Final thoughts on the NCAA Tournament

The Women’s NCAA Tournament will not be wrapping up as expected. On Sunday, both Stanford and UConn were upset in the Final Four. It will be the first time since 1994 that a No. 1 seed has failed to reach the NCAA Championship Game. The result is surprising because most experts picked either UConn or Stanford. UConn is a natural choice because they had won back to back National Championships. Since 2008, UConn had been undefeated in over 100 games against the field but 3-2 against Stanford. Recent history showed that if anyone could beat UConn, the team would be Stanford. Both teams had been to four straight Final Four games. Sadly for the Cardinal, their dominant stretch will end without a National Championship. At least for now.

Sophomore Mikaela Ruef watches her shot under the basket. AP Photo
Stanford, on paper, should beat Texas A&M. Stanford is bigger and has a better offensive skill set. The Cardinal shot at 50% for the game while the Aggies only shot at 35.4%. The Cardinal also had 30 rebounds compared to Texas A&M’s 22. Overall, Stanford had a higher field goal percentage, more rebounds, more assists, more steals, and more blocks. However, they also had more turnovers.

Both teams made 23 shots over the course of the game. The Aggies, though, had 19 more shot attempts than Stanford. Texas A&M won this game because they had more opportunities to score and because they made the clutch shots they had to at the end of the game.

Stanford was down early in the game because they had trouble attacking the A&M defense. Senior guard Jeanette Pohlen struggled driving the ball and accounted for seven turnovers for the game. Coach Tara Vanderveer turned to guard Melanie Murphy to get her offense going again. Murphy played well. Vanderveer described the game as a “pickup” style basketball game, making Murphy’s skill set invaluable to attacking the Aggies. Because Murphy handled the ball up the court, Pohlen was able to take advantage of her status as a shooter, going 3 of 4 from three point range. Murphy turned the offense around. It is no surprise that the offense slowed to a halt after Murphy fouled out on a questionable call with two minutes left in the game.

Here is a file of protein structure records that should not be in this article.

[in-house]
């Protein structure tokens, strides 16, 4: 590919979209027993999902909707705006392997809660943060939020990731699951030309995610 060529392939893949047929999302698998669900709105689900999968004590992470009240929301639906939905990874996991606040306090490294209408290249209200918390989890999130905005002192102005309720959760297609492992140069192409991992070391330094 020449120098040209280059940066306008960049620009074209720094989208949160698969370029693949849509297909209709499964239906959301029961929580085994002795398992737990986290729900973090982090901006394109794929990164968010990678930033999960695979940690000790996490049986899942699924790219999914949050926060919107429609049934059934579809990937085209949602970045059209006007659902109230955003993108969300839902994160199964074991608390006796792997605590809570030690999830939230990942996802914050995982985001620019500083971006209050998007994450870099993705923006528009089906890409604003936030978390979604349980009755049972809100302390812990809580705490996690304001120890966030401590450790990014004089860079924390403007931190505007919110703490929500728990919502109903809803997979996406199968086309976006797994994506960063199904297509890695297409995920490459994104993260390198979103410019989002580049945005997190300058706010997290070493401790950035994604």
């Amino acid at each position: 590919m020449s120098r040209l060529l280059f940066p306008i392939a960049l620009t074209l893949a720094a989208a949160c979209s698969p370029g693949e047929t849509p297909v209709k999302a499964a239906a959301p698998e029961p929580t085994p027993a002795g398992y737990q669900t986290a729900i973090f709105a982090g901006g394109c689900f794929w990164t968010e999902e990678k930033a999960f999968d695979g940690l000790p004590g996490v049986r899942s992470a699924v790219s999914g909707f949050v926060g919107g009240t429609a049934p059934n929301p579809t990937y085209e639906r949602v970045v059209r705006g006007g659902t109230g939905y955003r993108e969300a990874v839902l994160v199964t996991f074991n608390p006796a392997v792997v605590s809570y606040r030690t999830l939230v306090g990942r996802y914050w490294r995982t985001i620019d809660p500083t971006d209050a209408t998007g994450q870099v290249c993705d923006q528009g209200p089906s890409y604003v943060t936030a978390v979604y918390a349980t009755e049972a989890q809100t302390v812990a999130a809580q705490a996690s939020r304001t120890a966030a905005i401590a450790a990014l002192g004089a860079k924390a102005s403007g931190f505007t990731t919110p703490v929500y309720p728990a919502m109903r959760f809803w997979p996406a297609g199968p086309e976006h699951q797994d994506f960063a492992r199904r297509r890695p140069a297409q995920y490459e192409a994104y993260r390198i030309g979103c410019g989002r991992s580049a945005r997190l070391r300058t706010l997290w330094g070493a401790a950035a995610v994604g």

Junior Nnemkadi Ogwumike makes a tough shot over the A&M defense. AP Photo
Junior forward Nnemkadi Ogwumike was brilliant in the game. She scored 31 points and had 7 boards. She dominated the paint and scored at will. Unfortunately, much of the rest of the team struggled. Ogwumike took on whatever A&M threw at her. She also made the go ahead shot with just less than 12 seconds. She scored all the big baskets for Stanford and kept her team in the game.

Texas A&M did not possess the lead for long stretches of the game but they did finish with the point advantage. The Aggies executed their game plan to perfection, they harassed Stanford all day. They even managed to create turnovers on inbound passes. Their defense was relentless enough to cover up their spotty shooting. When A&M was still down and the game was coming to a close, it was a series of forced turnovers that gave them a surge. They had missed many wide open jump shots. As the game winded down, their shooters finally stepped up.

This game brings a bittersweet end to the season. To have the game slip away in the waning moments is heartbreaking. The team next year will also look radically different with the loss of Murphy, Pohlen, and senior forward Kayla Pederson, all of whom accounted for over 100 combined minutes in the Final Four game. Despite this end, this group of seniors has performed about as well as any group of athletes in Stanford’s history. They went to four straight Final Four games, including two National Championship Title matches. It is also fitting that even though Stanford lost, coach Tara Vanderveer was inducted into the Naismith Memorial Basketball Hall of Fame. The basketball program has been through one of its most successful stretches and hopefully with a pipeline of Ogwumike’s the dominance will continue. Congratulations for the team and for its coach are in order, not condolences.

Subscribe to the Stanford Review